By Gideon Scanlon
Too commonly, Canadians feel a sort of performance anxiety when comparing their businesses to similar ones based in the United States.
It is true that productivity tends to lag behind in Canada. It is also commonly felt that Canadian should look southward to see what their industries will look like in a decade—which isn’t always true. In fact—many of these cross-border sector performance discrepancies, including the collision sector—are defined more by geographic differences than by cultural ones.
This month, the Romans Group’s released its 13th annual white paper, A 2018 Profile of the Evolving U.S. and Canada Collision Repair Marketplace. When many repairers took a look through the short, digested version of the paper, they were in for a shock. As the paper detailed, Canada’s repair sector seems to be little more than a blip next to the U.S.
It looks bad. Possibly apocalyptic.
Judged by its dollar value, the U.S. collision repair industry is 15 times as profitable as Canada’s. Given that there are 8.75 Americans for every Canadian, Canadian businesses seem to be underperforming by a significant margin. For every dollar in business coming—however indirectly—through Canadian drivers, American repairers are bringing in $1.71.
Still, it definitely looks bad.
There are 11 American cars for every Canadian one. Judged on a per car basis, American’s still take home $1.36—still a startling number. Definitely bad, but a bit better.
Yes—there’s still a massive performance disparity, and, no, the low dollar value is no excuse. So how can the difference be explained?
Well—partly because U.S. collision facilities are much larger than Canadian ones.
As the Romans Group revealed, Americans have fewer facilities performing more work—on a per capita basis, that is. In total, the U.S. has seven times as many collision businesses in Canada. It is clear the average American facility larger in the U.S., and services more vehicles. This explains why they are so much more efficient. As businesses increase in size without exceeding demand, they are better able to more repairs more quickly with fewer disruptions. Unfettered, they are also able to drive their competitors out of business.
To put this in sharper focus, each U.S. collision facility is bringing in $2.142 for every $1.00 spent in a Canadian one. While one might expect this model to be moving northward, it doesn’t seem to be.
Today, 77.7 percent of the business of the industry flowing through Canada’s ten biggest groups—made of operators, dealer shops, franchises or wholly-owned chains, though they only account for 30 percent of the number of facilities. While that may sound imbalanced, it is hardly a staggering figure. Even in red Canada, the top 30 percent of Canadian earners report a larger proportion of all income earned—more than 80 percent of it.
So why don’t we see big, top-tier facilities dominating the market here? Were the small size of the average Canadian facility truly so inefficient, it would be fair to assume the industry was about to undergo a radical period of closures and consolidation.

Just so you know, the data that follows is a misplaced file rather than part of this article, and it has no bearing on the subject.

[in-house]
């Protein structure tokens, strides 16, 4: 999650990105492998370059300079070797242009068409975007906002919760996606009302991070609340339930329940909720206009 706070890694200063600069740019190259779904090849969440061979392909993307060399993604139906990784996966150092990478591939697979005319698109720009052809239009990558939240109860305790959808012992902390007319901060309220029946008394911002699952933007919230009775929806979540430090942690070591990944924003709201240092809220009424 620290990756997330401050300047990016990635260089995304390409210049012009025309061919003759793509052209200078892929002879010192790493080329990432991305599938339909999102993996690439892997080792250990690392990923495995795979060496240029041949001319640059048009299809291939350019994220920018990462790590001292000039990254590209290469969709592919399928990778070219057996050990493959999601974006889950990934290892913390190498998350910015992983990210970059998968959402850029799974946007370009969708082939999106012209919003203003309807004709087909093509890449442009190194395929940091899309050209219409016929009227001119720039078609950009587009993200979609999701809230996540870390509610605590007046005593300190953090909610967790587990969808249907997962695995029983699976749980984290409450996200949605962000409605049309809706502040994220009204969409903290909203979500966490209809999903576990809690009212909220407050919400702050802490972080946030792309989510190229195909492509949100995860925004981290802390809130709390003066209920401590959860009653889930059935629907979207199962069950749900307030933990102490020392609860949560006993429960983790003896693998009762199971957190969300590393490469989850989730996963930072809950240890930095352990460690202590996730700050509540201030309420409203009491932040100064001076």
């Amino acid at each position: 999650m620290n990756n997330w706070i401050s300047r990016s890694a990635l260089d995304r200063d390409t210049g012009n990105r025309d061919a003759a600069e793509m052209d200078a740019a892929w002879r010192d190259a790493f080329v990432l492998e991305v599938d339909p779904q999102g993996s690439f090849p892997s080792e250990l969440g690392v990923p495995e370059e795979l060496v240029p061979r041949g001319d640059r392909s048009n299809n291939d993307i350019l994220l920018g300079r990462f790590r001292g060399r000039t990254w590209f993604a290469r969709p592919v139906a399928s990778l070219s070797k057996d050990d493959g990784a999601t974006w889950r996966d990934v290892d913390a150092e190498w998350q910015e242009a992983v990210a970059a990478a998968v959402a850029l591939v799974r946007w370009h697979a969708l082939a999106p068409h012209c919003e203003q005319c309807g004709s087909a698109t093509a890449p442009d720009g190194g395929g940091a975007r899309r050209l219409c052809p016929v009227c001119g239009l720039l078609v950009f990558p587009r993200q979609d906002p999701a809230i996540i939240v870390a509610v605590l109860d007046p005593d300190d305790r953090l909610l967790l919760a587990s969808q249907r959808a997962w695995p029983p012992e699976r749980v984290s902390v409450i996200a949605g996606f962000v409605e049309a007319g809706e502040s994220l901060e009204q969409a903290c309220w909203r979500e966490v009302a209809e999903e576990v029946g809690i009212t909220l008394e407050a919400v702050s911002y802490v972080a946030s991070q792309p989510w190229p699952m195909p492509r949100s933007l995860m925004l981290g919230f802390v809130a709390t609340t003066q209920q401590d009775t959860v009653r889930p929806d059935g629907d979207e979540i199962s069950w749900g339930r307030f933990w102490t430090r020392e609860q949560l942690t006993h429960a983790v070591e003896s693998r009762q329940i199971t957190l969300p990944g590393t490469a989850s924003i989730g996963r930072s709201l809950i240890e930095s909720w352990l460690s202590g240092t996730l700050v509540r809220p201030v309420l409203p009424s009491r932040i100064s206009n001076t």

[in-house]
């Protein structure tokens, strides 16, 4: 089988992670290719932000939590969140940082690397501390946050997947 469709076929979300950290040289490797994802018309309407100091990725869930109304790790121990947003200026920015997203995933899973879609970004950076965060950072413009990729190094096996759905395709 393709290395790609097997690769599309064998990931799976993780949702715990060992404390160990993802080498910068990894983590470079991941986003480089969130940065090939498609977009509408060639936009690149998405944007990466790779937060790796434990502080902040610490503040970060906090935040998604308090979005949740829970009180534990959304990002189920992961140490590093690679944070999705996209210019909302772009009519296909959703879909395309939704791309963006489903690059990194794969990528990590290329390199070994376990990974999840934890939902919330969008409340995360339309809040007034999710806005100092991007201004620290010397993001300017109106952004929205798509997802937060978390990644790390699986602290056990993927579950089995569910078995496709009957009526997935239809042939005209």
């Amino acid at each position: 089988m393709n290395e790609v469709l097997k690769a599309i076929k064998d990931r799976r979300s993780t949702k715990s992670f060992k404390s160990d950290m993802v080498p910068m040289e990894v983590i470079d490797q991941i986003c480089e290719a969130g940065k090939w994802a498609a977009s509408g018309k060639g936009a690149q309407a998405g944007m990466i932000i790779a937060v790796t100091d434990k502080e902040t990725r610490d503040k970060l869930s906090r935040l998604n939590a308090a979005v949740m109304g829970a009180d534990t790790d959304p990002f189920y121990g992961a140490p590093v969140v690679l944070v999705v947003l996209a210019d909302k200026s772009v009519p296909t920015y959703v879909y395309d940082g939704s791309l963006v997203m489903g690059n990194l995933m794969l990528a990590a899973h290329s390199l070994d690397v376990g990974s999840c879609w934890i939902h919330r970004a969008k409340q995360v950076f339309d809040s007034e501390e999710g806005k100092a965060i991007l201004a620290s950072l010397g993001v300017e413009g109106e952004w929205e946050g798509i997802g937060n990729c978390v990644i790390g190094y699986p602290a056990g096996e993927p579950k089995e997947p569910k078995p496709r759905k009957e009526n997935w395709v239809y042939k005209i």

They don’t have enough room to flourish—and that comes down to population density. While a big, top-tier facility might be the way to go in areas with relatively low property costs and relatively high population density, they are not very suited to either more isolated or more expensive locations.
This can be seen on a map. In both the U.S. and Canada, there are clusters of high-performing, top-tier collision facilities that are able to cluster around metropolises, just at the edge of the commuter zones. These businesses can also thrive in regionally important medium-sized cities—like North Bay, Halifax and Fredericton—or Akron, Syracuse and Boise. Elsewhere, they can be harder to spot.
Within the more expensive downtowns, specialty shops can sometimes find their niche, but mid-sized locations are hard to spot downtown. In more rural locations, small to mid-sized businesses tend to rule the roost—limited local demand being a cap on the market.
In Canada, however, there aren’t that many metropolises for these large, well-equipped facilities to dig in. There are 52 cities with populations above a million in the U.S., and 108 above half-a-million. In Canada, there are just seven with populations above a million. Figuring out the number of cities with a population above half-a-million becomes a philosophical debate about what actually qualifies as part of the greater GTA.
And those mid-sized cities? There are about 50 cities between 50 and 500,000 in Canada. The United States has about 500.
Of course—there’s the rub. It’s not just that there is ten times the number of mid-sized cities, it is that they are all placed over a landmass that is significantly smaller than Canada, to begin with. In fact, if you were to define cities by areas of population density equivalent to the GTA’s 829/km2, an area stretching from Maine to Virginia would have one mayor.
So yes, on the surface—and however deeply you scratch into it—the fact that Canada’s collision sector is one 15th of the size of the U.S.’s is a matter of concern. Nor does it mean smaller facilities are going to go extinct in a decade.
It means we are doing things in a way that makes sense within the Canadian context.
More charitably, it means we have room to grow.